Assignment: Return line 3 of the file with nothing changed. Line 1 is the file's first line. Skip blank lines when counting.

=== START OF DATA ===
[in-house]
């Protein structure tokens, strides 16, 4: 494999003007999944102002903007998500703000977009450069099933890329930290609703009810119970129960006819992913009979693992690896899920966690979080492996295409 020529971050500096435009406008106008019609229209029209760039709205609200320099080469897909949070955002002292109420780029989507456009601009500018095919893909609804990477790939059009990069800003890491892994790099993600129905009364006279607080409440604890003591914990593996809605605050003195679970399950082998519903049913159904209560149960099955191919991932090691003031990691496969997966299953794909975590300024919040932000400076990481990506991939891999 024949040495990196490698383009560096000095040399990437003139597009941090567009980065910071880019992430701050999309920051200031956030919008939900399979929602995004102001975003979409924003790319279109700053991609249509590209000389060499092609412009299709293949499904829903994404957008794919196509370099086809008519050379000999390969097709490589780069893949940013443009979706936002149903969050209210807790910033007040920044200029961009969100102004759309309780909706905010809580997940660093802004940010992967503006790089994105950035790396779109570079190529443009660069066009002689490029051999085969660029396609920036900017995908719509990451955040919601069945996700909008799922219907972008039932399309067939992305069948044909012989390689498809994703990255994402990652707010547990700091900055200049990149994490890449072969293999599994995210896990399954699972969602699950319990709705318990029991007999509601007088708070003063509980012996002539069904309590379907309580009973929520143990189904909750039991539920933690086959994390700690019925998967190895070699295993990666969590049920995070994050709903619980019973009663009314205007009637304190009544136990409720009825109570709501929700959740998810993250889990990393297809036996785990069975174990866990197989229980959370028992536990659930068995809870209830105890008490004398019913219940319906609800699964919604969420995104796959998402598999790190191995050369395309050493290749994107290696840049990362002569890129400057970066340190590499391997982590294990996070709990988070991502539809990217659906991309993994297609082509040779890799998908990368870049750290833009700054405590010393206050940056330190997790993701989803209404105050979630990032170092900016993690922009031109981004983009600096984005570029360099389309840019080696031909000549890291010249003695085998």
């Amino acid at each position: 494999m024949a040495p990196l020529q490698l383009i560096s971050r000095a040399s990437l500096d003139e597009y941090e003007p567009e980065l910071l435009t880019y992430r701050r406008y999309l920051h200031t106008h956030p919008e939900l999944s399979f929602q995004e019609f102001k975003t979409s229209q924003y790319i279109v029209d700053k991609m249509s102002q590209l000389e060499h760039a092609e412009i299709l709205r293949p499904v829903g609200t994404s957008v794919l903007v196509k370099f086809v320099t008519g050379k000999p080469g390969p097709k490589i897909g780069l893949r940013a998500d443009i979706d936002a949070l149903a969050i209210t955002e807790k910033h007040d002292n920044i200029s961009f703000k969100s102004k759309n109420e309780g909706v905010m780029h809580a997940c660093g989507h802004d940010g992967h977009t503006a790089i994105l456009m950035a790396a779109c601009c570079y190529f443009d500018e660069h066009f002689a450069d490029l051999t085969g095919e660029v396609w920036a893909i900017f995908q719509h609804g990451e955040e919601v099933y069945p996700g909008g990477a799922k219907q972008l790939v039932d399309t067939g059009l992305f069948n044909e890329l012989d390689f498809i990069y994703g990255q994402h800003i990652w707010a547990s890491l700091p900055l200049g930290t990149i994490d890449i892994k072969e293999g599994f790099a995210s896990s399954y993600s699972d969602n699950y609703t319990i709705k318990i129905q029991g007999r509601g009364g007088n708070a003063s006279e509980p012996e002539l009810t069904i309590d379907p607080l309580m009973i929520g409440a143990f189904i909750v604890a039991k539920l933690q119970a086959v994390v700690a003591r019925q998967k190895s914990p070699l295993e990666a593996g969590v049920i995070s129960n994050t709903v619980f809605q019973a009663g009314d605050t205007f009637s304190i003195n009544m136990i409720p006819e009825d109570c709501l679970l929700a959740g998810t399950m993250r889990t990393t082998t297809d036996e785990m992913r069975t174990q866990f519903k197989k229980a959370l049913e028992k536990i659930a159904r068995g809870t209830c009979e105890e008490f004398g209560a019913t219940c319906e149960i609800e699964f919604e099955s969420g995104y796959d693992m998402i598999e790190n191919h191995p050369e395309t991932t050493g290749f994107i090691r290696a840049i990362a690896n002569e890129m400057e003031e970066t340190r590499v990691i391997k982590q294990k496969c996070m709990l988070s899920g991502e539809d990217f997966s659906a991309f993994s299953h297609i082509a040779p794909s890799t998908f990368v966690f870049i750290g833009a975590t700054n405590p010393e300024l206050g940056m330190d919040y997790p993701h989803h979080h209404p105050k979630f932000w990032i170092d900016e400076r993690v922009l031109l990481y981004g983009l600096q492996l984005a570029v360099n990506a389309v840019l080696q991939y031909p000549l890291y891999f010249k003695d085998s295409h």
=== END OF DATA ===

């Amino acid at each position: 494999m024949a040495p990196l020529q490698l383009i560096s971050r000095a040399s990437l500096d003139e597009y941090e003007p567009e980065l910071l435009t880019y992430r701050r406008y999309l920051h200031t106008h956030p919008e939900l999944s399979f929602q995004e019609f102001k975003t979409s229209q924003y790319i279109v029209d700053k991609m249509s102002q590209l000389e060499h760039a092609e412009i299709l709205r293949p499904v829903g609200t994404s957008v794919l903007v196509k370099f086809v320099t008519g050379k000999p080469g390969p097709k490589i897909g780069l893949r940013a998500d443009i979706d936002a949070l149903a969050i209210t955002e807790k910033h007040d002292n920044i200029s961009f703000k969100s102004k759309n109420e309780g909706v905010m780029h809580a997940c660093g989507h802004d940010g992967h977009t503006a790089i994105l456009m950035a790396a779109c601009c570079y190529f443009d500018e660069h066009f002689a450069d490029l051999t085969g095919e660029v396609w920036a893909i900017f995908q719509h609804g990451e955040e919601v099933y069945p996700g909008g990477a799922k219907q972008l790939v039932d399309t067939g059009l992305f069948n044909e890329l012989d390689f498809i990069y994703g990255q994402h800003i990652w707010a547990s890491l700091p900055l200049g930290t990149i994490d890449i892994k072969e293999g599994f790099a995210s896990s399954y993600s699972d969602n699950y609703t319990i709705k318990i129905q029991g007999r509601g009364g007088n708070a003063s006279e509980p012996e002539l009810t069904i309590d379907p607080l309580m009973i929520g409440a143990f189904i909750v604890a039991k539920l933690q119970a086959v994390v700690a003591r019925q998967k190895s914990p070699l295993e990666a593996g969590v049920i995070s129960n994050t709903v619980f809605q019973a009663g009314d605050t205007f009637s304190i003195n009544m136990i409720p006819e009825d109570c709501l679970l929700a959740g998810t399950m993250r889990t990393t082998t297809d036996e785990m992913r069975t174990q866990f519903k197989k229980a959370l049913e028992k536990i659930a159904r068995g809870t209830c009979e105890e008490f004398g209560a019913t219940c319906e149960i609800e699964f919604e099955s969420g995104y796959d693992m998402i598999e790190n191919h191995p050369e395309t991932t050493g290749f994107i090691r290696a840049i990362a690896n002569e890129m400057e003031e970066t340190r590499v990691i391997k982590q294990k496969c996070m709990l988070s899920g991502e539809d990217f997966s659906a991309f993994s299953h297609i082509a040779p794909s890799t998908f990368v966690f870049i750290g833009a975590t700054n405590p010393e300024l206050g940056m330190d919040y997790p993701h989803h979080h209404p105050k979630f932000w990032i170092d900016e400076r993690v922009l031109l990481y981004g983009l600096q492996l984005a570029v360099n990506a389309v840019l080696q991939y031909p000549l890291y891999f010249k003695d085998s295409h």